Friday, February 10, 2012

You'll Be Sorry When I'm Dead by Marieke Hardy

I first became aware of Marieke Hardy when someone alerted me to one of her regular columns in the The Age newspaper's weekly TV Guide The Green Guide. I think the first column of hers I read dealt with TV chef Nigella Lawson and Marieke's undying love for her and her bounteous breasts. I became a religious reader of Ms Hardy's column from that point on, they were screamingly funny and a highlight of the paper, it was a sad day when she left The Green Guide to pursue her other career in script writing for TV.

Marieke Hardy comes from a relatively famous Melbourne media family. Her great aunt was Mary Hardy, a popular radio and TV hostess in the 1970's, and her grandfather was journalist Frank Hardy, best known for his best selling novel Power Without Glory that was a fairly thinly veiled and largely true story of the tumultuous life and career of political power broker John Wren (he was called West in the book). Like her grandfather, and even her father, Marieke writes for a living. She's written a fair bit for papers and her own blogs, these days she spends most of her time working on TV scripts, she's had stints working for the perennial soap Neighbours and the runaway success Packed to the Rafters, she's also written for two shows of her own making; Last Man Standing and Laid.

As far as I know You'll Be Sorry When I'm Dead is her first book, and if it's anything to go on she's got a long career writing books ahead of her, fictional or not. Despite being in her mid thirties Marieke seems to have packed more than one lifetime of living into those 30 + years.

There are accounts of her experimentation with prostitutes and 'swinging', her encounter with a childhood idol and one of her adulthood as well, her experience as an accidental stepmother, the moving account of one of her best friend's ongoing battle with cancer and travels with and without her parents. The Fitzroy Football Club even cracks it for a mention. Marieke still seems to bare the scars of the AFL's murder of that once proud club. I'm not and never have been a Fitzroy follower, but it still irks me what the AFL did there.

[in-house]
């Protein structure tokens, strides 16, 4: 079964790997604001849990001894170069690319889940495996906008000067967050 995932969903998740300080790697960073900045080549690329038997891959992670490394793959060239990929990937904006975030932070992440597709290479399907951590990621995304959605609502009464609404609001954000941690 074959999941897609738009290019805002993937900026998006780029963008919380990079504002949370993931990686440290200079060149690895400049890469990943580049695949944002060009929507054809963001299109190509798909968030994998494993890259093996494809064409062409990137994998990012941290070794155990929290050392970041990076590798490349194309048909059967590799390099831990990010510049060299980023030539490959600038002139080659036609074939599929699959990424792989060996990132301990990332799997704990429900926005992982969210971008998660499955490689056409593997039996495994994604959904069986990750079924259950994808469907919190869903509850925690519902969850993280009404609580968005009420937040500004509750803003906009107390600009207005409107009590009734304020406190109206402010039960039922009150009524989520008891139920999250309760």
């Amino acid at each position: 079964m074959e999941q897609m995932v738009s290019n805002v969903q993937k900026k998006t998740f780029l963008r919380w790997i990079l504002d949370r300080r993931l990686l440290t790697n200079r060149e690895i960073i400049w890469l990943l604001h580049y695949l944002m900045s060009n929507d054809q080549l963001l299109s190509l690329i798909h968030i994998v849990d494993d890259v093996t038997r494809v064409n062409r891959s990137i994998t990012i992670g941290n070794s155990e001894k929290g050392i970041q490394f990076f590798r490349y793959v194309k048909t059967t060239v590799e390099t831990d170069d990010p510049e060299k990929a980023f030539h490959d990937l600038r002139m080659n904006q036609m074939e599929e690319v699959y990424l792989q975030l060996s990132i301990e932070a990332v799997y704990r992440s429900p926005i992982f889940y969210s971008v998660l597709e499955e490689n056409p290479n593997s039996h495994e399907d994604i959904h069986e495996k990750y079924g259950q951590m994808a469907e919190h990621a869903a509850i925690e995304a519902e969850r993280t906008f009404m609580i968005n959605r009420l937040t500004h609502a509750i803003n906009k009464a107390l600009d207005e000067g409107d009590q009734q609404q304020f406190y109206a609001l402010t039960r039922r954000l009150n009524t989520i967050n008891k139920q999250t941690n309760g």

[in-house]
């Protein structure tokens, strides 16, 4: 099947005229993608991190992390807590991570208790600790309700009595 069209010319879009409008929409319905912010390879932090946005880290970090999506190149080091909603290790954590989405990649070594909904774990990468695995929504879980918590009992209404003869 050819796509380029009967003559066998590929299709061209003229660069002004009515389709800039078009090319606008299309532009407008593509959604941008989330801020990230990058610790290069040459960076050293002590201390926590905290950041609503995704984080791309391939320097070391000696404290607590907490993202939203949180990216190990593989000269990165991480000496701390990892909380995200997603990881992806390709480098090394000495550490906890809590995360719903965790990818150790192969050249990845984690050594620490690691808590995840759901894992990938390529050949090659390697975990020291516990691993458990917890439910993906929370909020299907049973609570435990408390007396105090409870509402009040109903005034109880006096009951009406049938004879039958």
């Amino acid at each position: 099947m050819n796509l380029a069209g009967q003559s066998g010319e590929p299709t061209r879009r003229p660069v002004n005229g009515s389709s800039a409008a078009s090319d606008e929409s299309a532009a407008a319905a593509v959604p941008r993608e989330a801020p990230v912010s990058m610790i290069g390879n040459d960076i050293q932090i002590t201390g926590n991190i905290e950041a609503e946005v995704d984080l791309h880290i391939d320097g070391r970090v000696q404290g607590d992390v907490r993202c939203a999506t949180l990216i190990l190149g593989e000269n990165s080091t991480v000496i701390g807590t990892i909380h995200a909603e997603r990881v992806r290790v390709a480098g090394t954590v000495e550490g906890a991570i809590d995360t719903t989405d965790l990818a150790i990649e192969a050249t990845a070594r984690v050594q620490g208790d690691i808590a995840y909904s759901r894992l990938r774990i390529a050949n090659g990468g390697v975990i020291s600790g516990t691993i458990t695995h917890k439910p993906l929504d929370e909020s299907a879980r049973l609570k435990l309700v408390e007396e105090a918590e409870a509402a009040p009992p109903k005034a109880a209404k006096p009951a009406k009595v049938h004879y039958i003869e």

When I read Barry Humphries' 'biography' of his alter ego Edna Everage I spoke about how he had really observed and written so well about the Melbourne of his early adulthood back in the 50's. Marieke does the same thing for life in inner city Melbourne in the 90's and 00's. I've known people like her friends, I can see the places she talks about, mainly because I know most of them, not as intimately as she does, but I am familiar with them. It's marvelous writing and captures the feel of where she is and what she's doing.

You'll Be Sorry When I'm Dead is by turns devastatingly honest, painfully accurate, deeply moving and most often of all hysterically funny. I wouldn't recommend reading it on public transport, people tend to look at you when you're breathless with laughter and have tears streaming down your face and most of them don't believe you when you hold up a book by way of explanation. That public humiliation aside I'd heartily recommend You'll Be Sorry When I'm Dead. As another great Australian writer; Cj Dennis, would have said 'I dips me lid.'.

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